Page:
Job-sharing is an increasingly popular way for people who used to work full time to move into part-time work.
What is job sharing?
Job-sharing is when two - or sometimes more - people share the responsibility, pay and benefits of a full-time job.
The job sharers share the pay and benefits in proportion to the hours each works. They may work split days, split weeks or alternate weeks, or their hours may overlap.
For example, one job sharer could work Monday, Tuesday and Wednesday, while the other works either the Thursday and Friday or the Wednesday, Thursday and Friday, using the Wednesday as a handover period.
The benefits of job sharing
As an employer, the benefits of job-sharing include:
- retention of valued workers who can no longer work full time and may otherwise leave
- a wider range of skills, experience, views and ideas
- increased flexibility to meet peaks in demand
- greater continuity when one worker is sick or on holiday
- a wider pool from which to recruit
- increased commitment and loyalty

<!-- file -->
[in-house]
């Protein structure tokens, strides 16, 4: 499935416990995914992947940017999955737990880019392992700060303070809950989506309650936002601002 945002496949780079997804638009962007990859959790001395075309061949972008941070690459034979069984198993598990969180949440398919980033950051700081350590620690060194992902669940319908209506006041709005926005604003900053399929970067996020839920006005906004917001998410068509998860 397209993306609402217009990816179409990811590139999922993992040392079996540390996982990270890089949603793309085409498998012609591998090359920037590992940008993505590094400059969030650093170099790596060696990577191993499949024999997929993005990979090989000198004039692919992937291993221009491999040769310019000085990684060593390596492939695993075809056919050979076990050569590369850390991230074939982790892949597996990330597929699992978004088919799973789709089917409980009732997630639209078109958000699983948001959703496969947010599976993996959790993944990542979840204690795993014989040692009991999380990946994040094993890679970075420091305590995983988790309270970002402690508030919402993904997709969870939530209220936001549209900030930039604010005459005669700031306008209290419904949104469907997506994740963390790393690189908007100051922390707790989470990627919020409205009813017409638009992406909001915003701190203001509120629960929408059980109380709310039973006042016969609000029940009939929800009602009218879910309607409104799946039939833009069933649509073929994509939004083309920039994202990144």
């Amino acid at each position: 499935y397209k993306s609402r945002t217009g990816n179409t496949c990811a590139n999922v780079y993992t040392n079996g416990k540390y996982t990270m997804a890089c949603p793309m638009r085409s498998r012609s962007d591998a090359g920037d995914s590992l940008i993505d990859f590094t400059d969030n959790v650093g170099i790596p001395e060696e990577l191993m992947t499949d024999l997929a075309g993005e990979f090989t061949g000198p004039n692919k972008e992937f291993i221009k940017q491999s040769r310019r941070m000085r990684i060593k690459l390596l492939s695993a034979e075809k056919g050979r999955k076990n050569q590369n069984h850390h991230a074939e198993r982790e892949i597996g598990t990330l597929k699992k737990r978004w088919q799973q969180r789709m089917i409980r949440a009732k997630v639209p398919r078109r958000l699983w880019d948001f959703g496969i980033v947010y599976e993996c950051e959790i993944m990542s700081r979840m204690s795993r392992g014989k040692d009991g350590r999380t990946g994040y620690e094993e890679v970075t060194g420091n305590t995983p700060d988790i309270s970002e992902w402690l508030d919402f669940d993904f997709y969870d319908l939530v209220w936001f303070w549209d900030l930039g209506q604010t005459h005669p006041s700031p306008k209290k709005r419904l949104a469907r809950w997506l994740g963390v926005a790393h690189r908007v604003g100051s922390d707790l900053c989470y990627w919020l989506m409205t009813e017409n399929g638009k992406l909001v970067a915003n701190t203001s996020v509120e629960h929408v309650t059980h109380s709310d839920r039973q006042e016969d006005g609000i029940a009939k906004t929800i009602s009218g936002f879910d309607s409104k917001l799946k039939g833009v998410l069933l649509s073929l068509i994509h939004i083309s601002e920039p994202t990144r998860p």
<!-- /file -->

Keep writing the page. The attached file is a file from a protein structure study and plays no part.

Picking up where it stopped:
- a potential reduction in absenteeism, sickness and stress
The advantages of job-sharing for workers include:
- less stress, particularly if they are parents or carers
- a greater sense of responsibility and control of working life
Introducing job-sharing arrangements
Once you have decided that a job-sharing arrangement may be suitable, you may need to agree with workplace representatives on how it will work.
During the recruitment process, you should aim to choose candidates who have demonstrated that they can work well with others, and have complementary skills and experience.
Managing job-sharing arrangements
Once the job sharers are in place, you need to ensure that:
- you divide the work fairly
- you explain how holidays, particularly customary days, will work
- there are clear lines of responsibility
- the job sharers have clear lines of communication between themselves to ensure continuity - eg introducing a log to supplement face-to-face communication between the job sharers
Measure both job sharers' performance against full-time members of staff. If there are performance issues, deal with them evenly rather than placing the responsibility on one job sharer rather than the other.
Don't forget to plan ahead for hiring a replacement - it may take you longer to recruit a suitable individual who can work the required hours if one of the job sharers leaves.